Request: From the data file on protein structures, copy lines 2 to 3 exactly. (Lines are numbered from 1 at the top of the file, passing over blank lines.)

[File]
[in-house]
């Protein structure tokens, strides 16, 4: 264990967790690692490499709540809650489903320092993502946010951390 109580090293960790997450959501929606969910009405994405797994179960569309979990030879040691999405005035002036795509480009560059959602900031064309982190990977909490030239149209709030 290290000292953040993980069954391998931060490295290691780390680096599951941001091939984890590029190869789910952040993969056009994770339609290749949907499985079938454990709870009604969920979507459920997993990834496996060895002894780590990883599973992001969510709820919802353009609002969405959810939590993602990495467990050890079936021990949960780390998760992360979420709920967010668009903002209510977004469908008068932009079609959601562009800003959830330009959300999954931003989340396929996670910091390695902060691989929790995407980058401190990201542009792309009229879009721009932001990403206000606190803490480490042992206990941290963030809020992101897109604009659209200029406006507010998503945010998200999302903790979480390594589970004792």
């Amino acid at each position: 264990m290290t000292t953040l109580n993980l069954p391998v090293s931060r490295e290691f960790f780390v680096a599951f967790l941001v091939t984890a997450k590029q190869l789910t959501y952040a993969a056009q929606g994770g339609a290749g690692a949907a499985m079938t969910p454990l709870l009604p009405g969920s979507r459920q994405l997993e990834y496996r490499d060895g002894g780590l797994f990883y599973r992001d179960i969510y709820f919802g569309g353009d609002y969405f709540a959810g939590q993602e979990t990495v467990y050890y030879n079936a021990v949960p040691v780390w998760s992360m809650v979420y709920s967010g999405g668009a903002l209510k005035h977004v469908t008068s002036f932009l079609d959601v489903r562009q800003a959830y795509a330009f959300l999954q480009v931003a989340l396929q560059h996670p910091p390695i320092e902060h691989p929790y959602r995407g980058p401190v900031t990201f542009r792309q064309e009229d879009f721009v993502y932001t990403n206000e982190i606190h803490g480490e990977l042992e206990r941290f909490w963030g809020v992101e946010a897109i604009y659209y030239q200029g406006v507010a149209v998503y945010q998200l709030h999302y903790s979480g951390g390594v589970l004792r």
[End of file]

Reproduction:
């Protein structure tokens, strides 16, 4: 264990967790690692490499709540809650489903320092993502946010951390 109580090293960790997450959501929606969910009405994405797994179960569309979990030879040691999405005035002036795509480009560059959602900031064309982190990977909490030239149209709030 290290000292953040993980069954391998931060490295290691780390680096599951941001091939984890590029190869789910952040993969056009994770339609290749949907499985079938454990709870009604969920979507459920997993990834496996060895002894780590990883599973992001969510709820919802353009609002969405959810939590993602990495467990050890079936021990949960780390998760992360979420709920967010668009903002209510977004469908008068932009079609959601562009800003959830330009959300999954931003989340396929996670910091390695902060691989929790995407980058401190990201542009792309009229879009721009932001990403206000606190803490480490042992206990941290963030809020992101897109604009659209200029406006507010998503945010998200999302903790979480390594589970004792």
């Amino acid at each position: 264990m290290t000292t953040l109580n993980l069954p391998v090293s931060r490295e290691f960790f780390v680096a599951f967790l941001v091939t984890a997450k590029q190869l789910t959501y952040a993969a056009q929606g994770g339609a290749g690692a949907a499985m079938t969910p454990l709870l009604p009405g969920s979507r459920q994405l997993e990834y496996r490499d060895g002894g780590l797994f990883y599973r992001d179960i969510y709820f919802g569309g353009d609002y969405f709540a959810g939590q993602e979990t990495v467990y050890y030879n079936a021990v949960p040691v780390w998760s992360m809650v979420y709920s967010g999405g668009a903002l209510k005035h977004v469908t008068s002036f932009l079609d959601v489903r562009q800003a959830y795509a330009f959300l999954q480009v931003a989340l396929q560059h996670p910091p390695i320092e902060h691989p929790y959602r995407g980058p401190v900031t990201f542009r792309q064309e009229d879009f721009v993502y932001t990403n206000e982190i606190h803490g480490e990977l042992e206990r941290f909490w963030g809020v992101e946010a897109i604009y659209y030239q200029g406006v507010a149209v998503y945010q998200l709030h999302y903790s979480g951390g390594v589970l004792r």